Many of us take time off in August to enjoy a holiday but a bit of preparation before you go can help ensure you still have a garden and house plants when you come back.  Unless you have a really dedicated neighbour, an automatic watering system for pots and hanging baskets can be a real boon.  Otherwise, sitting plants in buckets or saucers to collect water will help.  Indoors or in the greenhouse, you could set up capillary matting; one end of the matting sits in a bucket or large bowl of water and you sit your plants on the matting so they can absorb the water.

It’s also a good idea to move houseplants and greenhouse plants somewhere shadier so that they won’t scorch while you are away.  If you have a conservatory, for example, consider moving all the out to somewhere that gets less sun.  If you do have someone coming in to water your houseplants, it’s a good idea to move them all to one spot (the dining table on a waterproof cloth, perhaps, or even into the bath) so that none get missed and any spills won’t damage the woodwork.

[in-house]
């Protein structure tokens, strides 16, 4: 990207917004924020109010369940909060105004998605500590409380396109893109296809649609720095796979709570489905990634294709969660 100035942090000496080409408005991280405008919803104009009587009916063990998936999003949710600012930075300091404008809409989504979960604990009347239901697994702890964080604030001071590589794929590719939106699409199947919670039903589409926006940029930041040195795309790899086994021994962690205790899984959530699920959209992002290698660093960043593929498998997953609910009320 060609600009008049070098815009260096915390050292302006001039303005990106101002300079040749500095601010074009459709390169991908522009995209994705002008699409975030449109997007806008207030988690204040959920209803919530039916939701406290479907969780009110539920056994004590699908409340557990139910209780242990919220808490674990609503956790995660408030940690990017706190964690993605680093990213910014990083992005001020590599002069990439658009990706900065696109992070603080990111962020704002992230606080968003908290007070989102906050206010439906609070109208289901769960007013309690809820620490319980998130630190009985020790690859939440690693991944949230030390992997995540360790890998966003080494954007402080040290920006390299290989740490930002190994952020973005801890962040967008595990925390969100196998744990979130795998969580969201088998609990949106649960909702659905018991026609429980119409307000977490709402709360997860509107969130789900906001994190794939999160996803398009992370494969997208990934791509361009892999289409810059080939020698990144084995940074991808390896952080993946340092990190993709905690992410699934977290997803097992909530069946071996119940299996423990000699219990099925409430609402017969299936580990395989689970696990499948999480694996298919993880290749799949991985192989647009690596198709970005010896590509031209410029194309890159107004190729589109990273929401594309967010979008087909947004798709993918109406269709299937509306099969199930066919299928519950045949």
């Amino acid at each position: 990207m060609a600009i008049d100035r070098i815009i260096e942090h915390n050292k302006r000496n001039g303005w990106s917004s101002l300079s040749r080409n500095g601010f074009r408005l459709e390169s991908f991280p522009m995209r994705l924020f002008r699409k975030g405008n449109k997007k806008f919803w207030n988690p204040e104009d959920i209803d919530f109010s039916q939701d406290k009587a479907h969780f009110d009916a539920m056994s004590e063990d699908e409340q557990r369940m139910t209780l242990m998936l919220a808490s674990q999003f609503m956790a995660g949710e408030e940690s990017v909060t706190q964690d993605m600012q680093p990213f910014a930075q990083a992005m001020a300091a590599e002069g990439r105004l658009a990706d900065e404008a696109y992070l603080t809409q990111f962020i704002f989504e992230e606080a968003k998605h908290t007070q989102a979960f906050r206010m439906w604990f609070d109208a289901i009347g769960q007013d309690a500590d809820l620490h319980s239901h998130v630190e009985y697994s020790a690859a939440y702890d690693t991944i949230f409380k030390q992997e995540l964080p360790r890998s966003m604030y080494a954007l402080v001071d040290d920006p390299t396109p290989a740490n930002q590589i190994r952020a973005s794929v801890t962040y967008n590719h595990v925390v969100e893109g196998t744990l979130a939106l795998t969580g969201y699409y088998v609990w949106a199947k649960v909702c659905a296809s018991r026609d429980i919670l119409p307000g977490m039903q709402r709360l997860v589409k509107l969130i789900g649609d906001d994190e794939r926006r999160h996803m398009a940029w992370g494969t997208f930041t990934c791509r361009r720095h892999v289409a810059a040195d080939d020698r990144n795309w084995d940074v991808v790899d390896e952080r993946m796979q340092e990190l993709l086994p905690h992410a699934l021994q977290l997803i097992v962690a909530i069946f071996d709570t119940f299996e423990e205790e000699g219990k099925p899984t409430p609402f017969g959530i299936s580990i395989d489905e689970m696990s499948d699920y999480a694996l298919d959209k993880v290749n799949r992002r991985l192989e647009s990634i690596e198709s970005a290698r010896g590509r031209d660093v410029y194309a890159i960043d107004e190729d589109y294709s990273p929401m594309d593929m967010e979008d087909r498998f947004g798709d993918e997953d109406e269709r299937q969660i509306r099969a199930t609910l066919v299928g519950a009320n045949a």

Further advice on caring for your garden while you’re away is here, and find our tips on planning a drought tolerant garden here.




N. Haggard 20 September 2022

I just wanted to drop you a quick note to say how delighted I am with my new garden.

Jon, my designer, listened to my ideas and delivered on everything I asked for. I wanted something different to any garden I’d had before, no lawn, no landscaping but packed with plants. He designed such a lovely secret garden, around a statement tree. And I have to commend him for his unwavering patience! I changed my mind a hundred times but never did he give me the impression that he was losing patience with my endless indecision. And my confidence in him led me to place an order for over £10k.